Monday, July 29, 2013

The Black Swan – Pirate Movie

Yes, I’m aware of the movie about the psychotic ballerinas. I’m writing here about the 1942 Black Swan, starring Tyrone Power and Maureen O’Hara.

It’s been said that a “swashbuckler” movie is an adventure that uses history for inspiration and atmosphere, but never lets it get in the way of a good sword fight or a torrid love scene. The Black Swan is a lovely swashbuckler.

Tyron Power has been called “the poor man’s Clark Gable.” A fine Shakespearian actor, as his father had been before him. My mother, who was from a generation that appreciated both men, told me that it was a matter of type. Both men were sexy, but women preferred one or the other. She preferred Ty. I first saw Tyrone Power in the 1940 Mark of Zorro. I agreed with her immediately.

Monday, July 22, 2013

Long John Silver and Robert Newton

Treasure Island is the most famous pirate story every written, and the most famous pirate in it, beyond a shadow of a doubt, is Long John Silver. And the most famous Long John Silver was the actor Robert Newton. Robert Newton gave us pirates.

Long John Silver came from the mind of Robert Lewis Stevenson, and is said to have been inspired by a friend of Stevenson’s, W E Henley. Henley was a poet and journalist, and the author of the poem “Invictus,” the last stanza of which is:

It matters not how strait the gate,
How charged with punishments the scroll.
I am the master of my fate:
I am the captain of my soul.

Henley spoke of his punishments and torment out of experience. One of his legs had been amputated for “tuberculosis of the knee,” and he later spent nearly two years in Edinburgh Royal Infirmary having his remaining leg saved by the great surgeon Joseph Lister, at the expense of immense personal suffering.

His wooden leg and expansive personality made a great impression on Stevenson, who wrote to him: “I will now make a confession. It was the sight of your maimed strength and masterfulness that begot Long John Silver.”

Robert Newton was born on June 1, 1905, in Shaftsberry, Dorset. Newton grew up in what is called the West Country of England, a place which was the origin of many real pirates. The son of landscape painter Algernon Newton, he started his career as an actor on the stage at age 16, in the Birmingham Reparatory Theater. He was soon working in London, and did well in a variety of plays, including Horatio in Lawrence Olivier’s 1939 production of Hamlet. During WWII Newton served in the Royal Navy, and, strangely enough, continued acting in films, including a version of Oliver Twist in which he played a truly chilling Bill Sikes.

We don’t think of Britain producing movies while they were fighting the Nazis, but folks at home needed to have some entertainment. During the war, Disney studios had released several of their movies in Britain, and had made quite a bit of money. After the war, they were faced with a problem.

Monday, July 15, 2013

16 Common Sayings with Origins From the Sea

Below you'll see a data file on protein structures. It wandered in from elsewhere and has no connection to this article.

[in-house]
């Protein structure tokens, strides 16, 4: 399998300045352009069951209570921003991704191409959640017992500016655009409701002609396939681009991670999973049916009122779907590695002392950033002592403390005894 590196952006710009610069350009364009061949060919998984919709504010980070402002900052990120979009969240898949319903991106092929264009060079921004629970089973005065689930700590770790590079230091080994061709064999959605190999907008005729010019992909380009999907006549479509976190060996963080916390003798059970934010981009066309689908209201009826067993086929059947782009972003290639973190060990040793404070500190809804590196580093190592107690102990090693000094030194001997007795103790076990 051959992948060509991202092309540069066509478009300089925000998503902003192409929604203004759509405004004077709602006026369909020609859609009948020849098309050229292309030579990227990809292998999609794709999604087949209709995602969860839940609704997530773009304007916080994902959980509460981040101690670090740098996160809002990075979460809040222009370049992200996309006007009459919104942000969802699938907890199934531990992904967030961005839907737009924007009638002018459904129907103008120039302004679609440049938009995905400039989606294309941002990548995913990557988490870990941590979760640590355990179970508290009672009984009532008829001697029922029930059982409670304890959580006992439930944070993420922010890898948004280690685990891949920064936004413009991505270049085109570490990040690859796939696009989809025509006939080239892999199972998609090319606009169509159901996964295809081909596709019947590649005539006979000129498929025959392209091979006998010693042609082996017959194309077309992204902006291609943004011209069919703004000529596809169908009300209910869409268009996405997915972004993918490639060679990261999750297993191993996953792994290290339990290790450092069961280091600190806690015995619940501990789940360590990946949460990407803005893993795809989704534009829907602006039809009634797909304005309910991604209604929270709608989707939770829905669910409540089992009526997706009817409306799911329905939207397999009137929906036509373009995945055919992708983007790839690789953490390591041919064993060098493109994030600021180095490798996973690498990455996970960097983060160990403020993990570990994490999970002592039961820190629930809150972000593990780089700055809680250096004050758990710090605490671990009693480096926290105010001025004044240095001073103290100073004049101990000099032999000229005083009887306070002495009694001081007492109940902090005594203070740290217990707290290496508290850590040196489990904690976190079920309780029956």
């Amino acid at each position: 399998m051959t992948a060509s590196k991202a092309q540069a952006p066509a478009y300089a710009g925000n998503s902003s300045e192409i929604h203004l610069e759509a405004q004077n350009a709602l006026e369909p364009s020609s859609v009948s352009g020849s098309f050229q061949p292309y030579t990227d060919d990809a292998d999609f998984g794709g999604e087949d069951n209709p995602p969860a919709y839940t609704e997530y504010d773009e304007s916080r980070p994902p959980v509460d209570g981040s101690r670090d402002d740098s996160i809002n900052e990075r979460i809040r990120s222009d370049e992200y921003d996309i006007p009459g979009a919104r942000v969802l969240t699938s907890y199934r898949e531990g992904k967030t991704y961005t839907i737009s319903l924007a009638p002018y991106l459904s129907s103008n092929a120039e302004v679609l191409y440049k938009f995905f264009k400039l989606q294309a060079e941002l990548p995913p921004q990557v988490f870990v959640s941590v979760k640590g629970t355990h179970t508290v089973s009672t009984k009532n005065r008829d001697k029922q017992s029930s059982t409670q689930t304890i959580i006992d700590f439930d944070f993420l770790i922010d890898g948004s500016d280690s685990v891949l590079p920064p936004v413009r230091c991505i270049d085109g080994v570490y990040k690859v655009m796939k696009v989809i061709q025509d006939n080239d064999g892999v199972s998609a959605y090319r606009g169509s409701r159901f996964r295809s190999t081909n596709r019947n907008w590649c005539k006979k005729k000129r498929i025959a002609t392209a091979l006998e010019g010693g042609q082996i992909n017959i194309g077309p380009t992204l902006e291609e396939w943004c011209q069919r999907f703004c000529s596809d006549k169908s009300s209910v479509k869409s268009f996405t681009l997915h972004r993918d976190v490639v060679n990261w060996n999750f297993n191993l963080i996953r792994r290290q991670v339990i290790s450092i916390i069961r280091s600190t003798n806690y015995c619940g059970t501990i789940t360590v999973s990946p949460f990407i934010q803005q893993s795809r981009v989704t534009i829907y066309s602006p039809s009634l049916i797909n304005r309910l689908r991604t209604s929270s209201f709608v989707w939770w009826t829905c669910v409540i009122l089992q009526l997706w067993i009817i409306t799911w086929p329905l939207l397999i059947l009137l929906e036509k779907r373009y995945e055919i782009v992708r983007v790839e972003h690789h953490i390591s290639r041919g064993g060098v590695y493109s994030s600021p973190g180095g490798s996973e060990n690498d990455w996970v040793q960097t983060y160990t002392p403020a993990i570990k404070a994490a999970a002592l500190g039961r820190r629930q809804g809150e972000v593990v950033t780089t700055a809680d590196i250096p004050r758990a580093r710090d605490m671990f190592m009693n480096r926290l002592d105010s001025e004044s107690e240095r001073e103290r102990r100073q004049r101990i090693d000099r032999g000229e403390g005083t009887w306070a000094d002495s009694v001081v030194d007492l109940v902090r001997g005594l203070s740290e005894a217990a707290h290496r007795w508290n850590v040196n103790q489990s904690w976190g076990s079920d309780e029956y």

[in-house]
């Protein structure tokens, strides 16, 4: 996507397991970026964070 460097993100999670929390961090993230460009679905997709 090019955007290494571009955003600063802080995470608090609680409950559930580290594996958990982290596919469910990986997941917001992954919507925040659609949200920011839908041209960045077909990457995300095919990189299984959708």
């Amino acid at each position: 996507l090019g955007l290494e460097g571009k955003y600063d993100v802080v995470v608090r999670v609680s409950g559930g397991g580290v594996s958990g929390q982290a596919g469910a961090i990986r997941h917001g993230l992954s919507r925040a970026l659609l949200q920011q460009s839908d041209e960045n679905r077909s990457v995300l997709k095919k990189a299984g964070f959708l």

All the phrases we use in conversations have to come from somewhere, and many of these have origins from the sea… and sailing ships in particular.

Above board – meaning honest or hiding nothing. On a ship, “above board” signifies the top deck, masts and sails, everything above the ship’s boards, open to view.

Bitter end – meaning the absolute end of something. The cleat or post where the anchor cable was tied was called the “bitt” or the “bitts.” So when an anchor was let out as far as possible, and had reached the extreme end of its tether, it had reached the “bitter end.”

Monday, July 8, 2013

Treasure Island

Robert Louis Stevenson wrote the novel Treasure Island, and published it originally as a serial in the children’s magazine Young Folks between 1881 and 1882, under the pseudonym Captain Charles North and then as a novel in 1883. It is among the most popular books from its time period, and has been instrumental in forming our modern notion of pirates.

Stevenson was a bit of an adventurer. He had originally intended to join his family business as a lighthouse engineer, but dropped out of engineering school to attend law school. He never practiced. His desire to become a writer hit him early and hard. His original stories were non-fiction, based on his vacation travels around Europe.

Stevenson’s literary output was primarily non-fiction travelogues or short-story adventures, until he drew a “treasure map” for his stepson, and created a story to accompany it. The story became Treasure Island.

The story was the first of his writings to be labeled, “for children” and also the first book-length work. It was immediately popular and was the first major success for the man who would soon write Kidnapped, The Black Arrow and The Strange Case of Doctor Jekyll and Mister Hyde.

Unlike most children’s books, or adult books from the time period, Treasure Island features a morally ambiguous main character in the form of Long John Silver.